DEPOSIT return schemes around the world show the operation of separate systems in different regions can work and could provide a useful example for the UK, an environmental consultant has said.

Plans for Scotland to introduce the recycling initiative for drinks containers such as bottles and cans are in jeopardy after the UK Government rejected the inclusion of glass.

It has claimed deposit return schemes needed to be consistent across the UK and has only granted a partial exemption to the Internal Market Act, which would exclude glass containers in Scotland.

The move comes after the Tories backtracked on a 2019 manifesto pledge to include glass in a Deposit Return Scheme (DRS) for England, while proposals for a scheme in Wales still include glass.

Daniel Stunell, managing consultant with global environmental research consultancy Eunomia, pointed out there were examples in other countries where DRS schemes were not operating in the same way nationally.

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“Australia has provincial schemes, which are different across different provinces – the deposit level is the same, and the coverage is usually the same, but they are managed separately, and they’ve been introduced at different times,” he said.

“Some American states have them, some don’t, and again, Canada has provincial schemes for deposit return.

Europe doesn’t have any below the level of an EU member state, but actually if you look at Australia, the US or Canada, there are deposit return schemes that are state or provincial rather than the whole national market and there are ways that they have made that work.

“So that is quite a useful case study from the UK perspective.”

Stunell said there were around 13 deposit return schemes up and running in Europe – ranging from Finland which has had some sort of scheme since the 1950s to the most recently launched in Slovakia.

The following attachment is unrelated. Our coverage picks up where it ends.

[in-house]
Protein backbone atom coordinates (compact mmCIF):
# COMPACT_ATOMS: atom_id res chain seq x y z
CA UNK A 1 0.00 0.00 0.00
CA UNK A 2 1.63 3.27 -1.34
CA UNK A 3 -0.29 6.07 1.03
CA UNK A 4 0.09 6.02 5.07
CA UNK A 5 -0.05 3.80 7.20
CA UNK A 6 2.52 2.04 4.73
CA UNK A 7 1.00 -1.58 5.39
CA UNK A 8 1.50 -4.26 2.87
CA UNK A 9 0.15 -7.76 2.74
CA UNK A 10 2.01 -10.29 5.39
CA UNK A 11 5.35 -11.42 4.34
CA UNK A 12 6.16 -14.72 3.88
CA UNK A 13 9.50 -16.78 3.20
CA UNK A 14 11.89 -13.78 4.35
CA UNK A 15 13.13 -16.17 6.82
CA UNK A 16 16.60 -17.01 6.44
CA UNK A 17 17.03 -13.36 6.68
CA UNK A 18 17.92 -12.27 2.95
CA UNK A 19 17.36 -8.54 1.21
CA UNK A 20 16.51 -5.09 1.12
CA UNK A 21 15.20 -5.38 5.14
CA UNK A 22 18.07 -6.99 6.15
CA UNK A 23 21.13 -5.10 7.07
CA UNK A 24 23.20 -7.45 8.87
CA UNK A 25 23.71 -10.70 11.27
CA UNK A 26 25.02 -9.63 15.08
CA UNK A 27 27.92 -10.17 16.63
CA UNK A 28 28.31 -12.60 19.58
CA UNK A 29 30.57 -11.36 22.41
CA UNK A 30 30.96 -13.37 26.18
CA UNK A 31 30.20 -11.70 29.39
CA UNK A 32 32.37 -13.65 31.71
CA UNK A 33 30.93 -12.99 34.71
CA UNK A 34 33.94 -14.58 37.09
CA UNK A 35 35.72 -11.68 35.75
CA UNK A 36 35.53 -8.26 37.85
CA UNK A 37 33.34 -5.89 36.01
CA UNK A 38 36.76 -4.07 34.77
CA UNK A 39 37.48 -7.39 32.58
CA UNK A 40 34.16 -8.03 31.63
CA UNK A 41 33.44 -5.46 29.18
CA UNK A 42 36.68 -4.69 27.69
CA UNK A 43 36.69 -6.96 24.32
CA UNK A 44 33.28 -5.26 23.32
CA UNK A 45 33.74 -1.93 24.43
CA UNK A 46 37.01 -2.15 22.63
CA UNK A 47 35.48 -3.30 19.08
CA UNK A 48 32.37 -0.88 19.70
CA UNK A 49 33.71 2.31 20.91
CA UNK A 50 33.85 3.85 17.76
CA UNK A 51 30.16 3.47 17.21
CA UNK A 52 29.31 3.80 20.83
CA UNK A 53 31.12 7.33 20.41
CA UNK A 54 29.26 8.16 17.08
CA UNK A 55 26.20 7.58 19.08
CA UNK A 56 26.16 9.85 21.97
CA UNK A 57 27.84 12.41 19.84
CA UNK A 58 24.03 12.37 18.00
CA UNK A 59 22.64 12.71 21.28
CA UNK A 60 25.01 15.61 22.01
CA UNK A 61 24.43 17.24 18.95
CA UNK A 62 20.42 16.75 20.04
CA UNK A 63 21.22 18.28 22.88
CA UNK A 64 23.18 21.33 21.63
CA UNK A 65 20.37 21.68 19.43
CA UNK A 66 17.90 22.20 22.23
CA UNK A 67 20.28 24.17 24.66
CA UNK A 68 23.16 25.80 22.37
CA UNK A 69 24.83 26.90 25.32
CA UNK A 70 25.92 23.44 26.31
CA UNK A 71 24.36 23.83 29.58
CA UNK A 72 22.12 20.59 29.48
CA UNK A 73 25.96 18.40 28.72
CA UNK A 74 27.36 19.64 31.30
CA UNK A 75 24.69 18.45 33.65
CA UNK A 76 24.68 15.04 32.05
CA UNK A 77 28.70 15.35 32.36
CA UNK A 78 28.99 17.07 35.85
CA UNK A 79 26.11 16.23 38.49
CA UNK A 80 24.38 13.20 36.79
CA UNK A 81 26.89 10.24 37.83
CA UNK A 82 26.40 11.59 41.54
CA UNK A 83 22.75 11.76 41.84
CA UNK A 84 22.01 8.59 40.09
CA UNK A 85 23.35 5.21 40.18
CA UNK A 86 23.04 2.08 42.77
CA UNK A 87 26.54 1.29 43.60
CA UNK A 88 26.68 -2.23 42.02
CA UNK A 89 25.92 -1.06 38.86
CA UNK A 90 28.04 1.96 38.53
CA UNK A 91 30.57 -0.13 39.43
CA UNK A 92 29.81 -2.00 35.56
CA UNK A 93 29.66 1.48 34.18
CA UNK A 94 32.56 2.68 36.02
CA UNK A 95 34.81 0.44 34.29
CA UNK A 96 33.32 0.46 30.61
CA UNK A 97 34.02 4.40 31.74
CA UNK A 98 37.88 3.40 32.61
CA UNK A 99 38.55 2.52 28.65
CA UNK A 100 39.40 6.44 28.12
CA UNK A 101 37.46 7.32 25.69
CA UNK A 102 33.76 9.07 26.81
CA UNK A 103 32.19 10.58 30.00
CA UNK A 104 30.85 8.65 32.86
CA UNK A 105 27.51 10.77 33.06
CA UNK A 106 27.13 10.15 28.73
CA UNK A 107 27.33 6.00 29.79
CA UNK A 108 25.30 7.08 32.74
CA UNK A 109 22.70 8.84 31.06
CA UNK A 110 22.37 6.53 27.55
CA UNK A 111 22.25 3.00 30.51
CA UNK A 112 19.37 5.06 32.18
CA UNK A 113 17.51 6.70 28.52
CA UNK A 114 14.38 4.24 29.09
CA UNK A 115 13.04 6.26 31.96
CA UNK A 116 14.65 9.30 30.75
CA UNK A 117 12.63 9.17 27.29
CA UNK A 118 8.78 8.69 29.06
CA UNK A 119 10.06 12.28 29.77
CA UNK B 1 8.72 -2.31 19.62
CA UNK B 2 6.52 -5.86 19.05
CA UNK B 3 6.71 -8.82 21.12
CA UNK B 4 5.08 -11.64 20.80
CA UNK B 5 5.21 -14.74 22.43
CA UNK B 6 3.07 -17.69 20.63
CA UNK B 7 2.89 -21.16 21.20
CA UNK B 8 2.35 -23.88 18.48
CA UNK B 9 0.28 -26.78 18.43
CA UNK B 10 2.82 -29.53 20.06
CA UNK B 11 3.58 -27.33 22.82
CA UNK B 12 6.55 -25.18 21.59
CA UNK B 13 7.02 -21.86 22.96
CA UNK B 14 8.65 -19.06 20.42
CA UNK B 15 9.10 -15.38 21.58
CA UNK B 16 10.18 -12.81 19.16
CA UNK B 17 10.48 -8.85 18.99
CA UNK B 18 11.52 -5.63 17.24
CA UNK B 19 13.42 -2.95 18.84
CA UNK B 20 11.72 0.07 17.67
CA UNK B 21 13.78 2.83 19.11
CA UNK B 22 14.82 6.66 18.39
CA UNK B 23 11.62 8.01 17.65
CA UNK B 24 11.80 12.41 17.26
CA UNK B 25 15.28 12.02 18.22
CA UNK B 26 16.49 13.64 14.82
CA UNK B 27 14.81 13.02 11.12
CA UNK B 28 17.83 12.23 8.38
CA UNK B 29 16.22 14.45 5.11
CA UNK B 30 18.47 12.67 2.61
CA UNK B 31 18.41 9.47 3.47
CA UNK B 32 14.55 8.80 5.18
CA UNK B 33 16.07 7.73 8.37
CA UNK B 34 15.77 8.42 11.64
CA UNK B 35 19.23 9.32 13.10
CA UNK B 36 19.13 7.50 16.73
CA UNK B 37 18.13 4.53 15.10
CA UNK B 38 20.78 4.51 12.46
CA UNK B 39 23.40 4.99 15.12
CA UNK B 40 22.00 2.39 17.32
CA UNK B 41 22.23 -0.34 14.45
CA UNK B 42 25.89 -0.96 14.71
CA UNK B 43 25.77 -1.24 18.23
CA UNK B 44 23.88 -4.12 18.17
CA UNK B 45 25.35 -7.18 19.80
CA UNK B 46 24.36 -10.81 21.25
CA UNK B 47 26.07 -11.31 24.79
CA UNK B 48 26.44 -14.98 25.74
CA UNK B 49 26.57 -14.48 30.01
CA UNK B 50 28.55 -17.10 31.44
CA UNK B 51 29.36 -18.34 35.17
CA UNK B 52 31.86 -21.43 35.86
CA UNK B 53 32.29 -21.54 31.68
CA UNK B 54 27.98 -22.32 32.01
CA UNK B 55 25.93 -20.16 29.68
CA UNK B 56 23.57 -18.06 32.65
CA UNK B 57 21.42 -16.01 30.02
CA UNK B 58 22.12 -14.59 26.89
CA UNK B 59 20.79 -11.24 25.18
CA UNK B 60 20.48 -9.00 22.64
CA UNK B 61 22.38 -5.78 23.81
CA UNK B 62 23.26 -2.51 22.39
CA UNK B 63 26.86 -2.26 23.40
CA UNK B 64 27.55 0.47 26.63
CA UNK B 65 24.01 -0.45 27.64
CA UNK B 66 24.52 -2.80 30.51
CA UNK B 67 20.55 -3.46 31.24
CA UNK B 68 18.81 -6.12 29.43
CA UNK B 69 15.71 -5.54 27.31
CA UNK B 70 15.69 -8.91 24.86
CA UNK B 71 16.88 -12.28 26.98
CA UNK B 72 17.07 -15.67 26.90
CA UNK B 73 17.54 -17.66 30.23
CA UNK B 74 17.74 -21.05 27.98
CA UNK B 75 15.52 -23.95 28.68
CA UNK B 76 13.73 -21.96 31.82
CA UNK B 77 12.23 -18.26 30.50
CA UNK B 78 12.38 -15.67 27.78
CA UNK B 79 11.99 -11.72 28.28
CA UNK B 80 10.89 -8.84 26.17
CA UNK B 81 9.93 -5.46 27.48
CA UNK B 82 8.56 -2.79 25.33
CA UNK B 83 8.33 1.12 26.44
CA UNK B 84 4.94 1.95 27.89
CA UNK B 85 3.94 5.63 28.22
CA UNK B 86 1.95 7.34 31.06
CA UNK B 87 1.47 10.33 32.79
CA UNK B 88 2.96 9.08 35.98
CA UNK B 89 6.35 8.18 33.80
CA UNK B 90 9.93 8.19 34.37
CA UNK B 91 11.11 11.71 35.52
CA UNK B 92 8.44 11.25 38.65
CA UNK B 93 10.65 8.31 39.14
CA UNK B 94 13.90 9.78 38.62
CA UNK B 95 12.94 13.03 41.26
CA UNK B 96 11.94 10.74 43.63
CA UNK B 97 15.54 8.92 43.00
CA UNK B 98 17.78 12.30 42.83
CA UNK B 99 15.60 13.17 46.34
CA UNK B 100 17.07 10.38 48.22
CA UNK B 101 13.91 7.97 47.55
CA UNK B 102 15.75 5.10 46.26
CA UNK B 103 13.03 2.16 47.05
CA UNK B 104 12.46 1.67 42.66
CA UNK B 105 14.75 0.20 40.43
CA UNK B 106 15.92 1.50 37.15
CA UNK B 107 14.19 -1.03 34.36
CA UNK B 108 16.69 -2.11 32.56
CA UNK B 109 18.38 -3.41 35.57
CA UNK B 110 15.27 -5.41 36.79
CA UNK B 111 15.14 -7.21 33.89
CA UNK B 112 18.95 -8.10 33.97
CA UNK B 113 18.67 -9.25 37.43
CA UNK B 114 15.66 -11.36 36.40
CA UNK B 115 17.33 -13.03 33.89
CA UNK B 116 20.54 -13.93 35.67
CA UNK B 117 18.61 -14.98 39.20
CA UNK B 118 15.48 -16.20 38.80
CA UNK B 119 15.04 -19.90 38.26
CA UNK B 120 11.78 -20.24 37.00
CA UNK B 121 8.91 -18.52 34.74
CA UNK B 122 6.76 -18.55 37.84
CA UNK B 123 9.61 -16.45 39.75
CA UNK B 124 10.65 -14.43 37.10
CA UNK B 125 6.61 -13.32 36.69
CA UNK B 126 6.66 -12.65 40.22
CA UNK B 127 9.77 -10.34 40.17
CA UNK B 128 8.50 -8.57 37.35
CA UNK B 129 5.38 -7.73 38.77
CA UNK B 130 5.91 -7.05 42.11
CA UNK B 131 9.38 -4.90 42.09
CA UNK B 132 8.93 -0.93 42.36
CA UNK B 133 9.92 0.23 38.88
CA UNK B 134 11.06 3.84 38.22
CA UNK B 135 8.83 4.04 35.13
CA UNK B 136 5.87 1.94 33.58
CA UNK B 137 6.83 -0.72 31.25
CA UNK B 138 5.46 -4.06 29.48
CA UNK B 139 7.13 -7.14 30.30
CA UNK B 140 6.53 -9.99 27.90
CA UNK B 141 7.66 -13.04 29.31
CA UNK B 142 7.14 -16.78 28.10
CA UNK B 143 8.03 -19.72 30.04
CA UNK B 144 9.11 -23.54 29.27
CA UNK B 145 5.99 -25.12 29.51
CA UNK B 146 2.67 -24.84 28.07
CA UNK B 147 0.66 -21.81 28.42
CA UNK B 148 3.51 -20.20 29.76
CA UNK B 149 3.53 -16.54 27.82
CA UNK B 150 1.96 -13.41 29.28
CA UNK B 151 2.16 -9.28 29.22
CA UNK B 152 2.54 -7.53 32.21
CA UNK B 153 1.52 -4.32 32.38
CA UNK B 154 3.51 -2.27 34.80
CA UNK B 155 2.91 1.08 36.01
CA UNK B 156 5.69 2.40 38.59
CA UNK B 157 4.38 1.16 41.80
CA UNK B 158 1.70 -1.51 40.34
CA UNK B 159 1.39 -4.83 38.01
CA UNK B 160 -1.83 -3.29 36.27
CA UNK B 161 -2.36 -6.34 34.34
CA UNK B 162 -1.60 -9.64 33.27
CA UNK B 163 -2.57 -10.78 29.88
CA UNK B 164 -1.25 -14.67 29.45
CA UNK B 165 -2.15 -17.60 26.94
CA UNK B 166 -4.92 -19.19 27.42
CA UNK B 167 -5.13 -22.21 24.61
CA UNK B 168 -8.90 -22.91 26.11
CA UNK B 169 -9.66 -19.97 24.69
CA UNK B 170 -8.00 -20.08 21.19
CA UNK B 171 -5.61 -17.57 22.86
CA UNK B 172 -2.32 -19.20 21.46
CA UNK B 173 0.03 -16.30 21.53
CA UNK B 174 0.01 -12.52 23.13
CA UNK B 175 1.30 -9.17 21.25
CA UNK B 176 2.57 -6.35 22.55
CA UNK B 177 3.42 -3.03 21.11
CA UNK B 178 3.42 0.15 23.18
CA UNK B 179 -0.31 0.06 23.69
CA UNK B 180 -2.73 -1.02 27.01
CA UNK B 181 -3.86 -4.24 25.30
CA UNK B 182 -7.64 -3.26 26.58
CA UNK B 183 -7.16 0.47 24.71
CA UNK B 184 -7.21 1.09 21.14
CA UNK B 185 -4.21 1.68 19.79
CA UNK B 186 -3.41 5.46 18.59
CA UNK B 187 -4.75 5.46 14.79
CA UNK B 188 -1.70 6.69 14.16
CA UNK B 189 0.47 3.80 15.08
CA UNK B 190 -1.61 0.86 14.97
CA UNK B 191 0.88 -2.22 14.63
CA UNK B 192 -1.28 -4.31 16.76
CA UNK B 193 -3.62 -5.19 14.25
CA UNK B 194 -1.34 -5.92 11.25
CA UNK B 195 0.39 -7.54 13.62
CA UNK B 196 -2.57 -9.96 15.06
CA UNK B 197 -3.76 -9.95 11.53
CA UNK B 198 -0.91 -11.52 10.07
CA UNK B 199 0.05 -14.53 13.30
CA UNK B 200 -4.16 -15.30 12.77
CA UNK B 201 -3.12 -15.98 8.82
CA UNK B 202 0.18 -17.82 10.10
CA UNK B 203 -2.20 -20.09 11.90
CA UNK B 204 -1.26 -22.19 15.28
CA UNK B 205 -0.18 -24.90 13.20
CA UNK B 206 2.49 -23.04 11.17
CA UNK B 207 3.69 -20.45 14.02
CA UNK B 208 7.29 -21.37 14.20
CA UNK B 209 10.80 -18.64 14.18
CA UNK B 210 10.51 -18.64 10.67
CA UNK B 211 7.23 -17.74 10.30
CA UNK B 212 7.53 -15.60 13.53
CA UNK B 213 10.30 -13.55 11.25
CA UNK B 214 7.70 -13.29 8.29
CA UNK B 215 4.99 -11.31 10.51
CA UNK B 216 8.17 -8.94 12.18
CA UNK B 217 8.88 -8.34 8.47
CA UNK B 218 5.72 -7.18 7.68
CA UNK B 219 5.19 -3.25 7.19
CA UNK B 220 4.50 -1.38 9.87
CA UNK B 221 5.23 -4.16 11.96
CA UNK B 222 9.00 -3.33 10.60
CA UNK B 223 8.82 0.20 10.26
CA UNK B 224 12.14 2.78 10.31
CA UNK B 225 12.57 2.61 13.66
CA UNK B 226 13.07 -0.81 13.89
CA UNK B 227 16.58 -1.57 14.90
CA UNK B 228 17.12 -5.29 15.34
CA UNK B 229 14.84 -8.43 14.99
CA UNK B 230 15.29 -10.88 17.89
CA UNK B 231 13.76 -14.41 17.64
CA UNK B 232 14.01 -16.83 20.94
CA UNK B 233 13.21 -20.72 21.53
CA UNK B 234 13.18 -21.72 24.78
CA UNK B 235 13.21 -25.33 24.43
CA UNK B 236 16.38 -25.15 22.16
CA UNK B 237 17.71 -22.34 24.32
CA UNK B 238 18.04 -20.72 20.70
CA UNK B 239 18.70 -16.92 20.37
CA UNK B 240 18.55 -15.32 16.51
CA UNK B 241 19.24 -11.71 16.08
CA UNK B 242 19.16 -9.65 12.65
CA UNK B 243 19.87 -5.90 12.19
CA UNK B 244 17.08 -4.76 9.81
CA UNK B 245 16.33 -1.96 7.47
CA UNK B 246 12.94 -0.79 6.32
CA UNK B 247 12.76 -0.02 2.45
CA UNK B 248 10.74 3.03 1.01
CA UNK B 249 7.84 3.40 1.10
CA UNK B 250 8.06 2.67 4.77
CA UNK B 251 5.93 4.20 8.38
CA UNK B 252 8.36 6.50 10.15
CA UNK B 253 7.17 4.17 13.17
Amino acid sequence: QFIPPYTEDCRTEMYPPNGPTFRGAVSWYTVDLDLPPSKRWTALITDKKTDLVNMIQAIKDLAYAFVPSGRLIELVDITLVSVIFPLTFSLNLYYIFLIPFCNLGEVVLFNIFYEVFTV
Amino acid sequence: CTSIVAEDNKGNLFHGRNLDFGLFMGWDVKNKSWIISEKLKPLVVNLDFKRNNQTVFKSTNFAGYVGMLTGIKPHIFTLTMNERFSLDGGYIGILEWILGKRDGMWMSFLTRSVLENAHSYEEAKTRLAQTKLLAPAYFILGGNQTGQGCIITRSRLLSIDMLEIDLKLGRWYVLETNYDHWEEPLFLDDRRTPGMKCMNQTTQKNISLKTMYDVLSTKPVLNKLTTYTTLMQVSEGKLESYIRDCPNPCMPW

He said: “It’s becoming the norm, I would say, in terms of the policy response.

“The other thing is part of the debate across the UK nations has obviously been around glass – more than half of the existing schemes in Europe have glass in, so it’s not universal, but it’s not exceptional either.

“It’s more expensive to include it in the running of the scheme and that’s largely because it’s quite a heavy container. It can create some particular issues in terms of the machine needs to be able to handle glass.

“For the plastic and metal containers, the machine can just crush them. You can crush glass, but it’s a slightly different mechanical operation just because of the nature of the material construction.”

Stunell said the benefits of DRS were not just about encouraging more recycling, but also improving the quality of the material being returned, as well as reducing litter.

“The recycling gains are good, but actually, it is one of the few policy mechanisms that can really drive those improvements in litter,” he added.

“As a potential litterer, you are now incentivised not to do it, as it costs you 20p to throw one of these containers away. But equally, as a good citizen, you’re effectively rewarded with 20p every time you pick it up.

“I’m a keen mountaineer in Scotland and was recently walking with one of my friends along the roadside in the Highlands.

“We picked up the containers and thought, well, if there was a deposit on all of these, could we buy a pint in the pub? We probably could have got half a pint each on that particular stretch of road.

“There is a motivation for people to actually not just not drop it, but to pick it up if it is dropped.”

The UK Government wants to introduce its DRS in 2025, while in Scotland the planned start date is March next year, after being delayed from August.

Stunell said he would expect return rates to reach 90% within two to three years of introduction.

“Provided the system works and you can get your money back, it doesn’t need to be a big deal for consumers,” he said.

“You can choose what to do. If you want to bulk up the containers and take them with your weekly shop, fine. If you want to send your 10-year-old down to the corner shop in the evening with a couple of containers, you can do that, too.”

He added: “You can look at places in the rural Highlands and say you’re a long way from the shop, but if you are going to the shop, you just need to take the containers with you.

“Norway’s got one, Iceland’s got one – these are countries that have very big geography, very sparsely populated areas. There’s nothing uniquely challenging about Scotland in terms of how that works.”